While denying that it tried to intercept a British tanker, Iran’s Revolutionary Guards say the UK and US will soon “seriously regret” last week’s impoundment of an Iranian supertanker.
Rear Adm. Ali Fadavi (pictured), the second-in-command of the Guards, told an audience in Isfahan in central Iran on Thursday:
The enemies would have not undertaken such measures had they chosen to exercise the least bit of prudence….They however took such a move and will seriously regret doing it.
On July 4, UK Marines and Gibraltarian police boarded the Iranian supertanker Grace 1 at the mouth of the Mediterranean. The UK Government said the vessel, with up to 2 million barrels of oil, was in Gibraltar’s waters and violating European Union sanctions on oil deliveries to the Assad regime in Syria.
Iranian military commanders said they would seize a UK ship in response, and President Hassan Rouhani declared, “You are the ones initiating insecurity, and will come to realize its consequences in the future.”
About the time of Rouhani’s announcement, three Revolutionary Guards speedboats approached the tanker British Heritage in the Strait of Hormuz, through which 1/6th of the world’s oil passes, according to the UK Government and US officials.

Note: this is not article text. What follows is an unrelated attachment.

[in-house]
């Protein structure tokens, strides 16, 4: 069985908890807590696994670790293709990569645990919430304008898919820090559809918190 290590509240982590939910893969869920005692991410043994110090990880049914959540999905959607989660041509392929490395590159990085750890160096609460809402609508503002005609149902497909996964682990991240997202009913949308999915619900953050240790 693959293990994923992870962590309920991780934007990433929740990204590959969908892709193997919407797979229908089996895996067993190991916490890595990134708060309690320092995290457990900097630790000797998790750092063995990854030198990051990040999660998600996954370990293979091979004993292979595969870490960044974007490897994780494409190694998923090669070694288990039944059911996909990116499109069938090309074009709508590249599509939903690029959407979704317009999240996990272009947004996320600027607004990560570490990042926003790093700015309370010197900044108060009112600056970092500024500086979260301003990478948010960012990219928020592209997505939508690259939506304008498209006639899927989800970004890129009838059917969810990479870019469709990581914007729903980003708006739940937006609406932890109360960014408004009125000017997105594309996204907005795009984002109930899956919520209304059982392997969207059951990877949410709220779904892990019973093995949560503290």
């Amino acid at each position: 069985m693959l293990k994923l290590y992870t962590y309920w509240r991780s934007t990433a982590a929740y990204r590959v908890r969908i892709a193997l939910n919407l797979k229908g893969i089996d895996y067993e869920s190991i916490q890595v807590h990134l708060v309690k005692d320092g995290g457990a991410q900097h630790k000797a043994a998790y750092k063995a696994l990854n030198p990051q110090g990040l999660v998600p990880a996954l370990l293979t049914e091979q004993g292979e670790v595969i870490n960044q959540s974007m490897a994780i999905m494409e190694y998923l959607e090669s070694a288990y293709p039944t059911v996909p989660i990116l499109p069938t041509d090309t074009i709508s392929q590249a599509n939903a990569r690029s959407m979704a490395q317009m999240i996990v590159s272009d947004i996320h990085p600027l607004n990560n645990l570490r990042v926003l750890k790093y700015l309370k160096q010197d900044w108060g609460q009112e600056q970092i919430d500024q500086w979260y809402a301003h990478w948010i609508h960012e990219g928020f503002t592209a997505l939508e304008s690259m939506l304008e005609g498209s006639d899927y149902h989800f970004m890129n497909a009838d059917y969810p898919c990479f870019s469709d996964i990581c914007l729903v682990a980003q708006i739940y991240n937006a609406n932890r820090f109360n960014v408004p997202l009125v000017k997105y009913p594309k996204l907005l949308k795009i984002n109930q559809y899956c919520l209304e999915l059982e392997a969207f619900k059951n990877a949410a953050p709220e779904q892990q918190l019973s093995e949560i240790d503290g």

The Royal Navy’s HMS Melrose was “forced to position herself between the Iranian vessels and British Heritage and issue verbal warnings to the Iranian vessels, which then turned away”, the UK Government said in its statement.
The Revolutionary Guards denied the incident, “Over the last 24 hours there have been no encounters with foreign vessels, including British vessels.”
UK authorities later said that the speedboats had ordered the British Heritage to move north out of disputed waters, into an area which is clearly Iran’s. HMS Montrose then aimed its guns at the boats to ward them off.
The tanker had been due to collect oil in Basra, Iraq, but abruptly turned around last Saturday after receiving UK Government advice.
UK Ships on “Highest Alert”
The UK Government has put British ships in the Persian Gulf on the highest state of alert.
Officials said the raising of the alert to Level 3 was made on Tuesday, before the reported showdown between the Revolutionary Guards speedboats and the HMS Melrose.
Between 15 and 30 large UK-owned vessels travel through the Gulf every day.
Trying to defuse any conflict, UK officials said the Royal Navy “will be resolutely defending British maritime interests in the Gulf, but has no interest in escalating the situation”.
With only HMS Montrose and three minesweepers in the area, the UK does not haves the capacity to escort all British-linked ships through the Strait of Hormuz.